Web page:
The future of the British Grand Prix at Silverstone has been cast into doubt after a letter from British Racing Drivers' Club (BRDC) chairman John Grant exposed concerns of unsustainable costs.
The letter, which was seen by ITV News, explains that hosting Formula 1’s British round costs Silverstone more than it makes back over the weekend. Grant believes this could justify breaking a clause in the circuit’s contract with F1 as soon as this year, meaning the last race would be held there in 2019, seven years before the contract ends.
“Your Board would like to preserve the British Grand Prix at Silverstone for many years to come, but only if it makes sense to do so,” Grant says in his letter. “And we have to protect our club against the potentially ruinous risk of a couple of bad years. Without some change in the economic equation, the risk and return are out of kilter, and so we are exploring various ways in which this might be altered.”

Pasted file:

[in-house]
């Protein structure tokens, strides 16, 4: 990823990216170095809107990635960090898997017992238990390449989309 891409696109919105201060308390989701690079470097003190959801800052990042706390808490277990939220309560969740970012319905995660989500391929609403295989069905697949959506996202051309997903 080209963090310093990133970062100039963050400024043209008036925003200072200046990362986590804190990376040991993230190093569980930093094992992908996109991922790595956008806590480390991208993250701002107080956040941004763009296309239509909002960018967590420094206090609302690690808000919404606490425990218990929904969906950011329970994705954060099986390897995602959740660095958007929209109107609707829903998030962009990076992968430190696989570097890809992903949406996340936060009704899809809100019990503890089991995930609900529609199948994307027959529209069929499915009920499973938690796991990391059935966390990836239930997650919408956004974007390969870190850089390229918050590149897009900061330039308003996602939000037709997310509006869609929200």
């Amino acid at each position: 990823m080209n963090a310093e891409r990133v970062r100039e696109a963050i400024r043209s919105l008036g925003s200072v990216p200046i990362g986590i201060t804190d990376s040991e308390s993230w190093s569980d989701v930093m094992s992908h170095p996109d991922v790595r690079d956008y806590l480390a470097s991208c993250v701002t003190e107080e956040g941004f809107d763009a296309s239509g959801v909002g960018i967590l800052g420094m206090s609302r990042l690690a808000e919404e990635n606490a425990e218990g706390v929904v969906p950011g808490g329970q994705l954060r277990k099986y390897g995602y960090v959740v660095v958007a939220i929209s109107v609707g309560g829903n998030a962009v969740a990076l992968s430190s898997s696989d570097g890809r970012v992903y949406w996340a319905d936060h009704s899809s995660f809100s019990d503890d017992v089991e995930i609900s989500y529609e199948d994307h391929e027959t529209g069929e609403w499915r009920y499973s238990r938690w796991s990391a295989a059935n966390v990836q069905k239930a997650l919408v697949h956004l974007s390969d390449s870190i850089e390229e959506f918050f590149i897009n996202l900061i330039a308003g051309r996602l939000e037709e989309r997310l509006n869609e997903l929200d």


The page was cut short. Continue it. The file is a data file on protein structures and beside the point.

Formula 1 chief Bernie Ecclestone responded to the news on ITV News, saying: "If they want to activate a break clause, there is nothing we can do.”
Last year, 139,000 fans attended the British Grand Prix, when Silverstone paid close to £18 million for the right to join the 2016 calendar. The cost rises by 5% each year according to rules set by F1’s current management team, headed by Ecclestone. However, that could soon be subject to change following F1’s acquisition by Liberty Media.
In Grant's letter, he recognises this opportunity for change, saying: “[The deal has] the potential to bring changes which could enhance F1 in a number of ways and, over time, could maybe lead to a more equitable balance for promoters such as ourselves.”